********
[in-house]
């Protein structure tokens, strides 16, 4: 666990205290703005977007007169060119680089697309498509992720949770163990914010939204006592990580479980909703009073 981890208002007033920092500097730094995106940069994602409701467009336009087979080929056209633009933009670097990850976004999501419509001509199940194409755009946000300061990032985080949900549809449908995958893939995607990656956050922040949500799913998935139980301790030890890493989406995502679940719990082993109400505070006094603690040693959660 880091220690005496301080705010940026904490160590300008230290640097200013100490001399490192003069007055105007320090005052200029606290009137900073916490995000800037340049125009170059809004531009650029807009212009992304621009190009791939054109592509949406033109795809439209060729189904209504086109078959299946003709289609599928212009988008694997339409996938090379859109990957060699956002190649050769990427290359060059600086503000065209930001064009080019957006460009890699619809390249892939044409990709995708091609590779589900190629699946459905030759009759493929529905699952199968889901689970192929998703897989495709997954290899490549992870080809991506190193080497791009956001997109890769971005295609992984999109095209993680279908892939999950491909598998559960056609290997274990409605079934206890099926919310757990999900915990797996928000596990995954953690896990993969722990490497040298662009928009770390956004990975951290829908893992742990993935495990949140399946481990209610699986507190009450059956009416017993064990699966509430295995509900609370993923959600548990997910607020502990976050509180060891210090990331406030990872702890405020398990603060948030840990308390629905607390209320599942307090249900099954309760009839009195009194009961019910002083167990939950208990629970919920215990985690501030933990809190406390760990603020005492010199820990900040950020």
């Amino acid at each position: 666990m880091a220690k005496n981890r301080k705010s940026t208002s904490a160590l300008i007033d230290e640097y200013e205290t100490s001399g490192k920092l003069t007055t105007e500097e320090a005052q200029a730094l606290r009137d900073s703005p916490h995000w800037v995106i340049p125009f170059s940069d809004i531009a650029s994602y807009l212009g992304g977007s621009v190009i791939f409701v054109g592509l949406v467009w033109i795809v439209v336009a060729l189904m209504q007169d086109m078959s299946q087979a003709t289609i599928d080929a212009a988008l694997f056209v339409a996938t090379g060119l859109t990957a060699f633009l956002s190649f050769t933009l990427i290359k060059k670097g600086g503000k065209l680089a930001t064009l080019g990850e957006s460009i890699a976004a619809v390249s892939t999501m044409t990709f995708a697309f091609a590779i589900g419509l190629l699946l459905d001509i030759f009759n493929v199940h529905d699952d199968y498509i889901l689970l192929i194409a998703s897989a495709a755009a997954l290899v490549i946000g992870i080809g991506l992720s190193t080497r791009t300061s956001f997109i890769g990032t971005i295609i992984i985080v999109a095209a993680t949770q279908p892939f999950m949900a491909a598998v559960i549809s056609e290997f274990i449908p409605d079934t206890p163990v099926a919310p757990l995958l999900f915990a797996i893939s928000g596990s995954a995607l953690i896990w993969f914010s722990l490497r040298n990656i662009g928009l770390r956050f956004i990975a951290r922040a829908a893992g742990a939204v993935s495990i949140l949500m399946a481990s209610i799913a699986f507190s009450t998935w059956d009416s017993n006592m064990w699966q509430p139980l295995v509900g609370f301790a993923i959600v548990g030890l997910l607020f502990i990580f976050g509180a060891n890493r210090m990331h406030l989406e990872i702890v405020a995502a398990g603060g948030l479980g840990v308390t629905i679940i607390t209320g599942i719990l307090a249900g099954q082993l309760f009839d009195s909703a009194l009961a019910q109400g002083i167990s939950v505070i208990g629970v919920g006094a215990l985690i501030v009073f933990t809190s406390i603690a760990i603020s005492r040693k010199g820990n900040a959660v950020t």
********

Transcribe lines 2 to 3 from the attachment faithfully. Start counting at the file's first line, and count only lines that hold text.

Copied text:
């Protein structure tokens, strides 16, 4: 666990205290703005977007007169060119680089697309498509992720949770163990914010939204006592990580479980909703009073 981890208002007033920092500097730094995106940069994602409701467009336009087979080929056209633009933009670097990850976004999501419509001509199940194409755009946000300061990032985080949900549809449908995958893939995607990656956050922040949500799913998935139980301790030890890493989406995502679940719990082993109400505070006094603690040693959660 880091220690005496301080705010940026904490160590300008230290640097200013100490001399490192003069007055105007320090005052200029606290009137900073916490995000800037340049125009170059809004531009650029807009212009992304621009190009791939054109592509949406033109795809439209060729189904209504086109078959299946003709289609599928212009988008694997339409996938090379859109990957060699956002190649050769990427290359060059600086503000065209930001064009080019957006460009890699619809390249892939044409990709995708091609590779589900190629699946459905030759009759493929529905699952199968889901689970192929998703897989495709997954290899490549992870080809991506190193080497791009956001997109890769971005295609992984999109095209993680279908892939999950491909598998559960056609290997274990409605079934206890099926919310757990999900915990797996928000596990995954953690896990993969722990490497040298662009928009770390956004990975951290829908893992742990993935495990949140399946481990209610699986507190009450059956009416017993064990699966509430295995509900609370993923959600548990997910607020502990976050509180060891210090990331406030990872702890405020398990603060948030840990308390629905607390209320599942307090249900099954309760009839009195009194009961019910002083167990939950208990629970919920215990985690501030933990809190406390760990603020005492010199820990900040950020």
């Amino acid at each position: 666990m880091a220690k005496n981890r301080k705010s940026t208002s904490a160590l300008i007033d230290e640097y200013e205290t100490s001399g490192k920092l003069t007055t105007e500097e320090a005052q200029a730094l606290r009137d900073s703005p916490h995000w800037v995106i340049p125009f170059s940069d809004i531009a650029s994602y807009l212009g992304g977007s621009v190009i791939f409701v054109g592509l949406v467009w033109i795809v439209v336009a060729l189904m209504q007169d086109m078959s299946q087979a003709t289609i599928d080929a212009a988008l694997f056209v339409a996938t090379g060119l859109t990957a060699f633009l956002s190649f050769t933009l990427i290359k060059k670097g600086g503000k065209l680089a930001t064009l080019g990850e957006s460009i890699a976004a619809v390249s892939t999501m044409t990709f995708a697309f091609a590779i589900g419509l190629l699946l459905d001509i030759f009759n493929v199940h529905d699952d199968y498509i889901l689970l192929i194409a998703s897989a495709a755009a997954l290899v490549i946000g992870i080809g991506l992720s190193t080497r791009t300061s956001f997109i890769g990032t971005i295609i992984i985080v999109a095209a993680t949770q279908p892939f999950m949900a491909a598998v559960i549809s056609e290997f274990i449908p409605d079934t206890p163990v099926a919310p757990l995958l999900f915990a797996i893939s928000g596990s995954a995607l953690i896990w993969f914010s722990l490497r040298n990656i662009g928009l770390r956050f956004i990975a951290r922040a829908a893992g742990a939204v993935s495990i949140l949500m399946a481990s209610i799913a699986f507190s009450t998935w059956d009416s017993n006592m064990w699966q509430p139980l295995v509900g609370f301790a993923i959600v548990g030890l997910l607020f502990i990580f976050g509180a060891n890493r210090m990331h406030l989406e990872i702890v405020a995502a398990g603060g948030l479980g840990v308390t629905i679940i607390t209320g599942i719990l307090a249900g099954q082993l309760f009839d009195s909703a009194l009961a019910q109400g002083i167990s939950v505070i208990g629970v919920g006094a215990l985690i501030v009073f933990t809190s406390i603690a760990i603020s005492r040693k010199g820990n900040a959660v950020t």